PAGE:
For the final target, WRAP states that the Pact’s waste and recycling sector members should have installed additional capacity by the end of 2022 to increase the amount of secondary material available for use in plastic packaging. Interim targets for all four Plastics Pact goals are set out in it the Roadmap, including targets for recycling rates and recycled content.
For all targets, periodic reviews will be carried out to ensure that members are on track and to identify changes and new challenges; WRAP states that the Roadmap is ‘a living document [that] will evolve in future versions’. Members are also being asked to publicly report their actions and progress towards the Plastics Pact goals.
Progress so far
The Plastics Pact is led by an Advisory Board, the current members of which are Tesco, M&S, Ella’s Kitchen, ABP Beef, Veolia, Plastipak, EMF, the Local Government Association, Defra and Greenpeace.
Four work streams have been set up, focusing on: measuring and reporting; criteria for and definitions of recyclability; criteria for and definitions of ‘problematic and unnecessary’ plastics; and films and flexible plastic recycling.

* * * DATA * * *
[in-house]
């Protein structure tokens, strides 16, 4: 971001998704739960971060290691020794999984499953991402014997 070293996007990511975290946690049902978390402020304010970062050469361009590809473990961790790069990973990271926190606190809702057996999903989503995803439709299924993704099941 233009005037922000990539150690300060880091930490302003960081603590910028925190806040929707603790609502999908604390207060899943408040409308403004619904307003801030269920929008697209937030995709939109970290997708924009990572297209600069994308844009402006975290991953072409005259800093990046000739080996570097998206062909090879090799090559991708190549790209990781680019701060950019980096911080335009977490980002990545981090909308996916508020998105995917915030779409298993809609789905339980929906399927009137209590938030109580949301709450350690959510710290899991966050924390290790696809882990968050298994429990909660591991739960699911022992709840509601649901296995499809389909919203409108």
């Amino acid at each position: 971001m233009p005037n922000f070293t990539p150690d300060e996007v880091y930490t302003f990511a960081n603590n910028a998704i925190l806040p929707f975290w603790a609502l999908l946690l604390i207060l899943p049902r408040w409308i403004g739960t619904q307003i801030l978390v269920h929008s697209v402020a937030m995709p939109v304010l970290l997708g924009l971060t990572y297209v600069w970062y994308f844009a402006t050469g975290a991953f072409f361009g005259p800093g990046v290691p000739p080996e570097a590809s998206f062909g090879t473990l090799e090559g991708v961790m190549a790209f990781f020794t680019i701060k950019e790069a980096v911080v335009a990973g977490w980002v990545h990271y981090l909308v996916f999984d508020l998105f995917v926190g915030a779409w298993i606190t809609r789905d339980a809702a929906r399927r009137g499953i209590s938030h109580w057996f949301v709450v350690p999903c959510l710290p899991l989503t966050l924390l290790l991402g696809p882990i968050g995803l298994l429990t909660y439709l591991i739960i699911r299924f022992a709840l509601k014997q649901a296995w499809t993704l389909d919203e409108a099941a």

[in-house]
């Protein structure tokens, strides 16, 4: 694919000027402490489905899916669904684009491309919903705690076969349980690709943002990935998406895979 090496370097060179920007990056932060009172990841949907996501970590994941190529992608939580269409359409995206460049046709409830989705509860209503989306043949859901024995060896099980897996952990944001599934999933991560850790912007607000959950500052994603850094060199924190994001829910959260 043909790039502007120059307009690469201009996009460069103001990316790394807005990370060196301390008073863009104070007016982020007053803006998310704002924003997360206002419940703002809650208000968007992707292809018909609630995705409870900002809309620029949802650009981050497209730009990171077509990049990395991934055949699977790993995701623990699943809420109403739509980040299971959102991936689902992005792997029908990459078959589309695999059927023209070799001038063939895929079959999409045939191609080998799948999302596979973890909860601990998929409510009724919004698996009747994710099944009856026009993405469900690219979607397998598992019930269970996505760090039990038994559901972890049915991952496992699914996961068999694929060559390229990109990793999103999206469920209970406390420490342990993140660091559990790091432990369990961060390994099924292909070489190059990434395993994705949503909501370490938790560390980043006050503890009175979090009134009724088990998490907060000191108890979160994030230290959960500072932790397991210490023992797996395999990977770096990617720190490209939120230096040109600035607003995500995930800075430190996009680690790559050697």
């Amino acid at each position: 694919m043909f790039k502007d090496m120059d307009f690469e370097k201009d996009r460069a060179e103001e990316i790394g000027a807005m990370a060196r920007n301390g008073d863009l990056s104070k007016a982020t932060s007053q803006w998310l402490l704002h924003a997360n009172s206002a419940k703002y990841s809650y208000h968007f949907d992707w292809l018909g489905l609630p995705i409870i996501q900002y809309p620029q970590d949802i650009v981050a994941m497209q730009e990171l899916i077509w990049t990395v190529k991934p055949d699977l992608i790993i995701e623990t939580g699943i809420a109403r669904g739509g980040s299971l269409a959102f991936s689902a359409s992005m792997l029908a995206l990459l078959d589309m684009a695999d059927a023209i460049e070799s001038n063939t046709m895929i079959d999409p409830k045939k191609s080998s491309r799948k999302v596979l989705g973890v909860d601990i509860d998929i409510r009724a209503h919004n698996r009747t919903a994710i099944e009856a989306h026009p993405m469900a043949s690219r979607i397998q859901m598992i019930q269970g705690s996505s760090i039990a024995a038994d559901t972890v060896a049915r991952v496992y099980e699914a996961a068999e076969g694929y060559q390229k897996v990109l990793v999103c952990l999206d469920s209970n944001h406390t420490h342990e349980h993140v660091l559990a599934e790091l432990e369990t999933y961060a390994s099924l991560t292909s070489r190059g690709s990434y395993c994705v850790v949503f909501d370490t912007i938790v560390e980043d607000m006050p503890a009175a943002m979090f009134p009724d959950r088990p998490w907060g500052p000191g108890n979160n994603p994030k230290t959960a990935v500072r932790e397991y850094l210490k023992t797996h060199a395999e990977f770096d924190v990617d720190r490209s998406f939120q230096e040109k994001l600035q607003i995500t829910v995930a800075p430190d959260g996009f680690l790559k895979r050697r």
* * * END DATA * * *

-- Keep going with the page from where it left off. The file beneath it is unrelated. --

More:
At the inaugural UK Plastics Pact Summit, held in London on 11 October, WRAP launched its £1.4 million flagship projects competition, in partnership with UK Research and Innovation (UKRI). The competition will provide funding for new, collaborative projects that seek to address the short-term barriers to plastics circularity, such as cutting the total volume of plastic waste in the UK and reducing confusion from citizens about waste and recycling.
Grants of between £100,000 and £500,000 will be provided to successful applicants, and the deadline for outline proposals is Friday 30 November 2018.
Commenting on the Plastics Pact so far, Marcus Gover, Chief Executive of WRAP, said: “We have sixty-eight of the UK’s largest businesses and organisations committed to the UK Plastics Pact from retail and brands, manufacturers and hospitality, to the plastic supply sector, recycling and resource management. I’m very impressed with progress made in the first six months since we launched the Pact. This is proving to be a powerful and motivated group. The Roadmap is a real opportunity for them to forge ahead and make change happen at scale, and in significant ways.
“But these targets cannot be delivered by business action alone. It needs policy intervention as well as consumers to play a part. Factors like extended producer responsibility are going to have a profound influence on momentum, and effecting change in areas such as collections, recycling and reprocessing.”
For more information about the Roadmap to 2025 and the work already underway, visit the WRAP website.